A Punk Band Wrote a Folk Song That’s Actually a Pretty Good Advent Hymn

I first heard Bad Religion‘s “Sorrow” on the radio in it’s acoustic version, sung and played solo by its lead singer Greg Graffin. To me it sounds like it could be a folk song from the ‘sixties. Only after I went to the internet did I find out that it was originally recorded with the full band in their standard punk arrangement. I like the version above. Here are the lyrics (for some reason the first verse is omitted in the version above):

[Father can you hear me?
How have I let you down?
I curse the day that I was born
And all the sorrow in this world.]

Let me take you to the hurting ground
Where all good men are trampled down
Just to settle a bet that could not be won
Between a prideful father and his son.

Will you guide me now, for I can’t see
The reason for the suffering and this long misery.
What if every living soul could be upright and strong?
Well, then I do imagine
There will be sorrow,
There will be sorrow,
And there will be sorrow no more.

When all the soldiers lay their weapons down,
Or when all kings and all queens relinquish their crowns,
Or when the only true messiah rescues us from ourselves,
It’s easy to imagine
There will be sorrow,
There will be sorrow,
And there will be sorrow no more, no more.

There will be sorrow,
And there will be sorrow,
And there will be sorrow no more.
Yeah, there will be sorrow,
And there will be sorrow,
There will be sorrow no more, no more.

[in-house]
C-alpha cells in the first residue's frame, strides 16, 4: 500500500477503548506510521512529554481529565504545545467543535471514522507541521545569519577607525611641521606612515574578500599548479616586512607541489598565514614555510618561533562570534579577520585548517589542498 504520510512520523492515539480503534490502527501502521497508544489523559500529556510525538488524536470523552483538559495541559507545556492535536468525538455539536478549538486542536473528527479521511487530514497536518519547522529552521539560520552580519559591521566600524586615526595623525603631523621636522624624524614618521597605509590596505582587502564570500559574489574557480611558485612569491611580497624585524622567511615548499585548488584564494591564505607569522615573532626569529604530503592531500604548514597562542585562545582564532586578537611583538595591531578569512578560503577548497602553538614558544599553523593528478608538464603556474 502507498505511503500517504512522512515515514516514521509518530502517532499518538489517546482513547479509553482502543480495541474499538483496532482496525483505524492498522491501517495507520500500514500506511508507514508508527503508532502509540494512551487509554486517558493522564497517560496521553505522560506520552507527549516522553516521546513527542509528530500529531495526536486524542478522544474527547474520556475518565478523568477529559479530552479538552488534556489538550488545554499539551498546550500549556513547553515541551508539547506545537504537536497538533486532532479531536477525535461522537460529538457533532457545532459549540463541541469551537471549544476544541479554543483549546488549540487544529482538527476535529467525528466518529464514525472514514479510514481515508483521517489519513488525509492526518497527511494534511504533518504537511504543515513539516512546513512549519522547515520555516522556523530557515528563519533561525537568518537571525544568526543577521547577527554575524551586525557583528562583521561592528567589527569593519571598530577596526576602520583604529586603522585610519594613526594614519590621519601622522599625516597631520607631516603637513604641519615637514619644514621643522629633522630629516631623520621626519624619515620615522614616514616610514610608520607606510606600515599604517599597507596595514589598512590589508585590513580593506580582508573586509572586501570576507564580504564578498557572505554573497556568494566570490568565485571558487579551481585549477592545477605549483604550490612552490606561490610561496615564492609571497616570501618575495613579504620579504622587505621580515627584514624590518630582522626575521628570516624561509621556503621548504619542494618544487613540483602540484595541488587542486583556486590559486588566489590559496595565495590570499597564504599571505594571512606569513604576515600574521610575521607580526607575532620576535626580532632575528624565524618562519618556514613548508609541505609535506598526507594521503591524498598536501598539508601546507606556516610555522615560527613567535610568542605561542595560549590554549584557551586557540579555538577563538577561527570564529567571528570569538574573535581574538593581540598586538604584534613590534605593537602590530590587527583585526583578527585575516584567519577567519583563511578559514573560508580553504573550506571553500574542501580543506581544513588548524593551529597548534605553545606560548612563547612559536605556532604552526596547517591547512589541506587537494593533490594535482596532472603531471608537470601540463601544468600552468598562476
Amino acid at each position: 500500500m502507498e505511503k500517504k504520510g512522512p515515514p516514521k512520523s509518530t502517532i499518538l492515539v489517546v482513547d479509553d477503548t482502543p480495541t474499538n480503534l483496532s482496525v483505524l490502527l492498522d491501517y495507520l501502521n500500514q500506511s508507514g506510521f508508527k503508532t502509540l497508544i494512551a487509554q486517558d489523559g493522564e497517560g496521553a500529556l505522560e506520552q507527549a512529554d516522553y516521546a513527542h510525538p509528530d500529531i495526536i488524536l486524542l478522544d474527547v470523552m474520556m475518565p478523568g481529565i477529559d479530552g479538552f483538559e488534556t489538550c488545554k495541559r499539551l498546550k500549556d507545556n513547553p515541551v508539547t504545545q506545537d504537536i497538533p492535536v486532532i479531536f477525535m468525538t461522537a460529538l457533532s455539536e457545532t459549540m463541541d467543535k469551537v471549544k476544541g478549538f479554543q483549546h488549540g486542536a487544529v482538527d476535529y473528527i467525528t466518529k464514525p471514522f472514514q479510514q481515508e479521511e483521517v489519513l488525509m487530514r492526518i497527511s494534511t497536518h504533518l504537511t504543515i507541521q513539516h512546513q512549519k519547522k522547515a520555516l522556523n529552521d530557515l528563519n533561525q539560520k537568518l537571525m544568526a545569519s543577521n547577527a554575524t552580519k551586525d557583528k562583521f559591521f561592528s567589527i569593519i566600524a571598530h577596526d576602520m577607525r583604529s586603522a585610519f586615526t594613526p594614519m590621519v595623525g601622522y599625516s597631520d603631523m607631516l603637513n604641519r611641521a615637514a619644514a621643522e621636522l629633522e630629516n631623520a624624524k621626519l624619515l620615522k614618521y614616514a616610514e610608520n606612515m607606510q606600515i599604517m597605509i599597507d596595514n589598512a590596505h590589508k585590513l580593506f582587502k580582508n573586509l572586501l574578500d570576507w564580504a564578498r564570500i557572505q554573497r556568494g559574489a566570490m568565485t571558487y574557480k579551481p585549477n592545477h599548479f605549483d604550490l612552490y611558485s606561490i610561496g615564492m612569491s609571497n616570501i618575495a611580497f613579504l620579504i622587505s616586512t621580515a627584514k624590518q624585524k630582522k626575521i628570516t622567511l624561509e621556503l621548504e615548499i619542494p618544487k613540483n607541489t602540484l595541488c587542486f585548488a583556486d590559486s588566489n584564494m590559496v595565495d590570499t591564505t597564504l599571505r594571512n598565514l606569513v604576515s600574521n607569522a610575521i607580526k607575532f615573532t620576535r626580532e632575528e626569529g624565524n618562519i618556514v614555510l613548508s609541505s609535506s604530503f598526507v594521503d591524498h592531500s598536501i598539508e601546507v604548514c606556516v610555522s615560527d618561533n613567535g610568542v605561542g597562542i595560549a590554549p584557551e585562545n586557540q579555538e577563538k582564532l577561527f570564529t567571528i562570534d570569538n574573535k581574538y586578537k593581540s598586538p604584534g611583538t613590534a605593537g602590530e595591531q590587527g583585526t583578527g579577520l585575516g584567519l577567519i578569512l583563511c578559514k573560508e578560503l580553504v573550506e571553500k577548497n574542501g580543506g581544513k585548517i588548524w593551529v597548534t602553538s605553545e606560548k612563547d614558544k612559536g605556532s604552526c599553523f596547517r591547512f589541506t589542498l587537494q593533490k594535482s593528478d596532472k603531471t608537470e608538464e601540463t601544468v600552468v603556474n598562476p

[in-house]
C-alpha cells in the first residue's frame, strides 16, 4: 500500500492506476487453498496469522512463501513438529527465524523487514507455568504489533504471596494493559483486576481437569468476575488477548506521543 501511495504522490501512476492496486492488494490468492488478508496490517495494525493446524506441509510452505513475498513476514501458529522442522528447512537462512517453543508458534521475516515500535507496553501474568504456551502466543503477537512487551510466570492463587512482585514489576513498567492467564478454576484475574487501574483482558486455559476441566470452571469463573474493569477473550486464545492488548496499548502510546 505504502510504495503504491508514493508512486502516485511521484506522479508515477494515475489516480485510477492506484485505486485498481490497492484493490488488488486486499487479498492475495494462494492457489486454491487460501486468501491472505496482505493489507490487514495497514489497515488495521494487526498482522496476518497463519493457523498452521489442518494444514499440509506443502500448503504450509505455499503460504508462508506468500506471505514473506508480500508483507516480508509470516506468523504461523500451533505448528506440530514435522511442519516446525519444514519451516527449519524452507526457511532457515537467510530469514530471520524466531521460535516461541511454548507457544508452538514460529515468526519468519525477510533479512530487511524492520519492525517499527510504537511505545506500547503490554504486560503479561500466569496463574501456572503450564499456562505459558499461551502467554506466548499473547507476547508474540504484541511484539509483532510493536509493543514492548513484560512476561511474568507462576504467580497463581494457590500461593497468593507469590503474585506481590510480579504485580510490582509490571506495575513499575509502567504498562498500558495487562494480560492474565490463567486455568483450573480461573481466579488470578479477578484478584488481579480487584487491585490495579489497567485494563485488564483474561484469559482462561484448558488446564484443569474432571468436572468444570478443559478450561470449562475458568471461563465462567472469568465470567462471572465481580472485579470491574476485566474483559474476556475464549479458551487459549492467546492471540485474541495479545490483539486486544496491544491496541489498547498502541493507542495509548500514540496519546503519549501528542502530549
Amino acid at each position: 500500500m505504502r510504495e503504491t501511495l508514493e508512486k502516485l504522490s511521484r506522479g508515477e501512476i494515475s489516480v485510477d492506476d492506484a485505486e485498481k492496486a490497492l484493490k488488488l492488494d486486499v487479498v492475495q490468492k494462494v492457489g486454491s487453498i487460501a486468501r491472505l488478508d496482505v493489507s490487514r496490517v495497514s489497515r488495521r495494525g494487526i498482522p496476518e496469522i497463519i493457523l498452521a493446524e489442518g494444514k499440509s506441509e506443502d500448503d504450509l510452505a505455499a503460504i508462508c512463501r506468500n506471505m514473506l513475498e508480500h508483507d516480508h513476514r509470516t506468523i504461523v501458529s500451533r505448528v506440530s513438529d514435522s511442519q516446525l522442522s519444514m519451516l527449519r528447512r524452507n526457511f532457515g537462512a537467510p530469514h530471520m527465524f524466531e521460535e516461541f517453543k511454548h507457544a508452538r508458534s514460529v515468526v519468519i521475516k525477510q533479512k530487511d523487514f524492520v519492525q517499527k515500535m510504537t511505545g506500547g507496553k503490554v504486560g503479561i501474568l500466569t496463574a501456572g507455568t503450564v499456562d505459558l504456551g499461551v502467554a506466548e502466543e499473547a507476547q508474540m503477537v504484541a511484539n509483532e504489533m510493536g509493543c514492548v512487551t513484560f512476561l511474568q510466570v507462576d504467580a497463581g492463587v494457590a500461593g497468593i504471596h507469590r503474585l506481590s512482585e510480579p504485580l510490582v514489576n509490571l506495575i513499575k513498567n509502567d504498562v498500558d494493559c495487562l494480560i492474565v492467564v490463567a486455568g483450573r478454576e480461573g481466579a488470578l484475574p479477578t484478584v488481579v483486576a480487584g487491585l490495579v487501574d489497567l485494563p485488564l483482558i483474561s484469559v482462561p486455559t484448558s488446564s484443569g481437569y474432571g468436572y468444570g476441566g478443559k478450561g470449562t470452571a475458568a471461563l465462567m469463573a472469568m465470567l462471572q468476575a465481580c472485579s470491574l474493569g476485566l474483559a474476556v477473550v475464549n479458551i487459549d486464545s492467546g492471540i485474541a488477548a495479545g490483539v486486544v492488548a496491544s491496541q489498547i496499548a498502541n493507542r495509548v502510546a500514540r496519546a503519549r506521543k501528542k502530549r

The first two verses describe a conflict between a son and a father, and the third line, “I curse the day that I was born” echoes what Job says at the beginning of his profound meditation on suffering in that ancient Biblical book. Then the song begins to shift to something hopeful. The lyrics describe a time when there would be “sorrow no more”, when the soldiers lay down their weapons, when the kings and queens lay aside their crown, the true messiah rescues us from ourselves – which all seems to be a reference to the eschatological vision from the Bible, especially Isaiah and Revelation:

So the ransomed of the Lord shall return . . . and sorrow and sighing shall flee away. (Isaiah 51.11)

I heard a loud voice from the throne saying,
“See, the home of God is among mortals.
He will dwell with them;
they will be his peoples,
and God himself will be with them;
he will wipe every tear from their eyes.
Death will be no more;
mourning and crying and pain will be no more,
for the first things have passed away.” (Revelation 21:3-4)

All of which makes me think this would be a good song for Advent, especially in this long season of Covidtide. I could imagine, at the beginning of an Advent service, a soloist singing this song, perhaps even without accompaniment.

Despite their name, Bad Religion is not opposed to faith as such, but rather in unquestioning faith in institutions and religious leaders. Also, they’re a punk band, and the gimmick with a lot of punk is to be offensive. As one member put it,

The name Bad Religion and the crossbuster logo came to pass in the minds of two fifteen-year-olds who were trying to find the most offensive name and image they could possibly find for the punk band they were starting in their garage … These are not people who thought that 21 years later they would be on the telephone doing interviews.

No one will mistake Bad Religion for a Christian rock group, but I find it interesting that a bunch of people who are so suspicious of religion nevertheless make use of the themes of Christianity. Indeed, in 2013 they even did an album of Christmas songs.

Anyways, that’s what I’ve been thinking about as we approach the beginning of Advent. I hope you like the song.

About Bruce Bryant-Scott

Canadian. Husband. Father. Christian. Recovering Settler. A priest of the Church of England, Diocese in Europe, on the island of Crete in Greece. More about me at https://www.linkedin.com/in/bruce-bryant-scott-4205501a/
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